The Value Of An Athlete’s Outburst – Or Why Josh Donaldson Was Right

Even though the Toronto Blue Jays are leading the American League East with 69 wins and 52 losses, the Boston Red Sox (67-52) and Baltimore Orioles (66-53) are nipping on their heels.  The Jays have needed to play some fantastic baseball to keep themselves ahead of their competition in a year that many analysts are picking the Chicago Cubs to win the World Series.

Three time all-star third baseman and thirty year old Josh Donaldson is one of Toronto’s favorite baseball players these days.  The “Bringer of Rain” (Twitter handle @BringerOfRain20) has torched pitching from the right side of the plate for the blue birds for the past one and a half seasons earning the $28.65 million for 2 years contract he signed for 2016 and 2017.

His numbers on paper prove that his MVP season of 2015 was no fluke. Through 8 /17, he has 450 at bats, .289 batting average, 96 Runs (tied for league lead), 130 hits, 26 doubles, 5 triples, 28 home runs (8th in the league), 80 runs batted in and 6 stolen bases to go along with a .390 on-base percentage as well as a .556 slugging percentage.

With the pressure on the club and on Donaldson to keep up the wins and numbers it’s only natural that someone is going to snap at some point. Whether it’s a frustration with a call or getting upset with a play that he makes – athletes are human.

Thursday, August 17th, 2016 – Josh Donaldson showed he was human at Yankee Stadium. Donaldson went 1-4 with two strikeouts and as he was walking back to the Jays dugout he slammed his bat down.  Unfortunately, Donaldson’s bat was close to the dugout – dangerously close.  Jays Manager John Gibbons turned and approached Donaldson as he put away his equipment in the bat rack.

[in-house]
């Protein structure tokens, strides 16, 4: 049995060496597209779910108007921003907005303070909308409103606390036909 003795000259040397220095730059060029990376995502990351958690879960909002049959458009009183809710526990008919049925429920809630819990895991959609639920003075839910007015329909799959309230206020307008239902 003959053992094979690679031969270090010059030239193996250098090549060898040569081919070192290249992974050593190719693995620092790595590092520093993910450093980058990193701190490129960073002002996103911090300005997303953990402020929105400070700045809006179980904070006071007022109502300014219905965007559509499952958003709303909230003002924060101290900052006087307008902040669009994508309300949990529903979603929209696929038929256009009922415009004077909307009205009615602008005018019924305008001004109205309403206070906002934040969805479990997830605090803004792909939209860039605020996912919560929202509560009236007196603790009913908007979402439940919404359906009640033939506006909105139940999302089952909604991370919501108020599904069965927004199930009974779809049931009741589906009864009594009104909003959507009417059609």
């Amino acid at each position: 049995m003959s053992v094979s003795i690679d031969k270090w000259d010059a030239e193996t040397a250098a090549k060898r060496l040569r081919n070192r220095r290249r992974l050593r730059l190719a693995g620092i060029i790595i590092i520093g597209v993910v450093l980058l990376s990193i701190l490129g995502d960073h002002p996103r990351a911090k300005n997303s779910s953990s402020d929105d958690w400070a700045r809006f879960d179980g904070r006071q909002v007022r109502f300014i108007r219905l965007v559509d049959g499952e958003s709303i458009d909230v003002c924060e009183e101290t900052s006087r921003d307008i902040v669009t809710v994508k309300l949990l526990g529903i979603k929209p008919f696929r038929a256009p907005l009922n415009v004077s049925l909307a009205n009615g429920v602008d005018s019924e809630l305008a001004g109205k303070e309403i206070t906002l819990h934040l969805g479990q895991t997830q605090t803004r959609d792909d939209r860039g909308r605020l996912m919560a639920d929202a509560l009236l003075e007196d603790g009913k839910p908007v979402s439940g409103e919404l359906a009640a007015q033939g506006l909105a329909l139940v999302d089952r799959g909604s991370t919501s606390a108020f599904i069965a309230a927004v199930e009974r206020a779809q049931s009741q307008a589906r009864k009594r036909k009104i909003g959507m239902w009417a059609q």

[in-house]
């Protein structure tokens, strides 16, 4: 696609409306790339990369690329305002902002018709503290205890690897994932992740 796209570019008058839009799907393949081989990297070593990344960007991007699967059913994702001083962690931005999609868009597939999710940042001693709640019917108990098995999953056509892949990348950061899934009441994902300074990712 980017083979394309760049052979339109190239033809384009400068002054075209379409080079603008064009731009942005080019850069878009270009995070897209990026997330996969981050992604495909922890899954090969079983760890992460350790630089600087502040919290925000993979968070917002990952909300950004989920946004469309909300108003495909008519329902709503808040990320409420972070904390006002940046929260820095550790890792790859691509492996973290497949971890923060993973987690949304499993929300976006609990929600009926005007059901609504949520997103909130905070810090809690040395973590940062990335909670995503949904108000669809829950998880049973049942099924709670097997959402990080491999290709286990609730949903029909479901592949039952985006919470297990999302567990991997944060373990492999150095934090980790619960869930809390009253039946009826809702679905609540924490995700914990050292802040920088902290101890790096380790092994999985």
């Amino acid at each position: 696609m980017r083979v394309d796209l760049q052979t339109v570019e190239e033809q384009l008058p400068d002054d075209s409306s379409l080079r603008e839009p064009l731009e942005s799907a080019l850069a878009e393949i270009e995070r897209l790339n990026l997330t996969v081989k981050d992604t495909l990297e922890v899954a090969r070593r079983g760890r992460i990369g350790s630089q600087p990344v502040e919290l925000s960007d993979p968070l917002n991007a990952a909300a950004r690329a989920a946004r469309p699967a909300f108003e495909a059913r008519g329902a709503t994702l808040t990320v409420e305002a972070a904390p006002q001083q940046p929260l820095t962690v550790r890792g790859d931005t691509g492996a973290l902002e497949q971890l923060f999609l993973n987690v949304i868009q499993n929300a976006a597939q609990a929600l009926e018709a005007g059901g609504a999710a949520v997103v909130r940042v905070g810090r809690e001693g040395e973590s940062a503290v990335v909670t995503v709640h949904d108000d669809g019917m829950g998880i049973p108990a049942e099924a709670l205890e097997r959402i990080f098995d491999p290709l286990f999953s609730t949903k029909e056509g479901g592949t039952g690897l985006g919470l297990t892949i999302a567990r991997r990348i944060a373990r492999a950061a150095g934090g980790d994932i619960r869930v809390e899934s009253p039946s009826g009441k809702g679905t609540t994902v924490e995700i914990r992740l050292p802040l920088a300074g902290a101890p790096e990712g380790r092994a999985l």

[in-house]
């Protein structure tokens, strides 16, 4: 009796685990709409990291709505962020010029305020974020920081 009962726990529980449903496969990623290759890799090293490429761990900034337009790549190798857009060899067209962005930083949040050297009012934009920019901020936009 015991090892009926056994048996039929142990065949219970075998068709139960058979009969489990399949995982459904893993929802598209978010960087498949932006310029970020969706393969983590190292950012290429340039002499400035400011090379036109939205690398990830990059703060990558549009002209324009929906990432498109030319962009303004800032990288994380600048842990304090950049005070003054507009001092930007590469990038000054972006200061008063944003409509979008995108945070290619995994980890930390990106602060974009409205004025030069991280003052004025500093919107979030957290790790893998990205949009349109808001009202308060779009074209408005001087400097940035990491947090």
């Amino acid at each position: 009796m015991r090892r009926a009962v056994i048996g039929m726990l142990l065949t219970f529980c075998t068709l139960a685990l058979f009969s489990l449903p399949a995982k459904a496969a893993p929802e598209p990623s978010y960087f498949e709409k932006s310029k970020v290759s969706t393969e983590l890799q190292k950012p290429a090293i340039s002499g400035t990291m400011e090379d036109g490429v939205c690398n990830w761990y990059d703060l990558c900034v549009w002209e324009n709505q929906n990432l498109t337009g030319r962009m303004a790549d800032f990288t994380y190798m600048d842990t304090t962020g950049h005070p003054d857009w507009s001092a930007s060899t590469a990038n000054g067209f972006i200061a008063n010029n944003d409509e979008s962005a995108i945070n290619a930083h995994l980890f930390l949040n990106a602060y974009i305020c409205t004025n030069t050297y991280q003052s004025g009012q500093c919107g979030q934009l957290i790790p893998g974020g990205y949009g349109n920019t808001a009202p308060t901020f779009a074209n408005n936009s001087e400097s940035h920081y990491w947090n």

Donaldson was clearly agitated with HIMSELF and didn’t want to talk about it but he screamed back at Gibbons.  Jays star shortstop Troy Tulowitzki stepped in between the two hot heads and separated them between anymore damage could be done – a la Reggie Jackson-Billy Martin in the Fenway Park dugout.  Although I think Gibbons could hold his own, he’s also had his fair share of confrontations with players too.

Afterward Donaldson tried to soothe the situation by saying after the game to the assembled media that “Gibby” wanted to know what kind of cologne he was wearing and it’s “this new Tom Ford.”  Donaldson told him to back up and he’d give him some after the game.  Donaldson even went so far as to take pictures of it and Tweet it out.  Gibbons for his part said the argument was over bat selection.

Some websites have taken to calling Donaldson a “cry baby” for his anticts.  Insisting that an all-star baseball player should never act like that.

I’ve tired over the years of us calling athletes “cry babies” or “whiners” because they strike out and throw their bat or snap it over their knee.  But when non-athletes act out in anger and throw something we don’t have millions of people showing up at our job or our house yelling at us and posting tweets calling us cry babies.   Some will say that it comes with being paid millions of dollars to play a game, but not all athletes are being paid millions of dollars and no one deserves to be abused.

Everyone has emotions and they can’t always contain those emotions no matter how hard and how long they try. Sometimes those emotions are going to bubble out.  When pitchers strike out someone and scream into their glove why do we not call them out?

I understand that Donaldson could have hurt someone and that’s the unfortunate thing about the situation.  To call him out for throwing a bat in disgust at striking out however is ridiculous.  This is a proud man who puts a tremendous amount of pressure on himself to compete and succeed.  It’s not just him but athletes in all sports.  We have to start recognizing that they are all humans and they all have feelings and emotions.  The moment we put them on pedestals and strip away the human element we turn them into robots that have no heart and no soul.  Athletes bleed and athletes hurt.  We see it on their faces and we see it when they get injured so why can’t we get past calling them childish names like cry babies when they do something we can’t do?  So he threw a bat?   Haven’t you thrown something in disgust?  Haven’t you said something in disgust?  Let’s magnify your life and put it on television for a day.  Tweet it, Instagram it, Facebook it and stream it around the world.  Now – you tell me – can you respect Josh Donaldson just a little bit more?   Let him get it out he’s only human.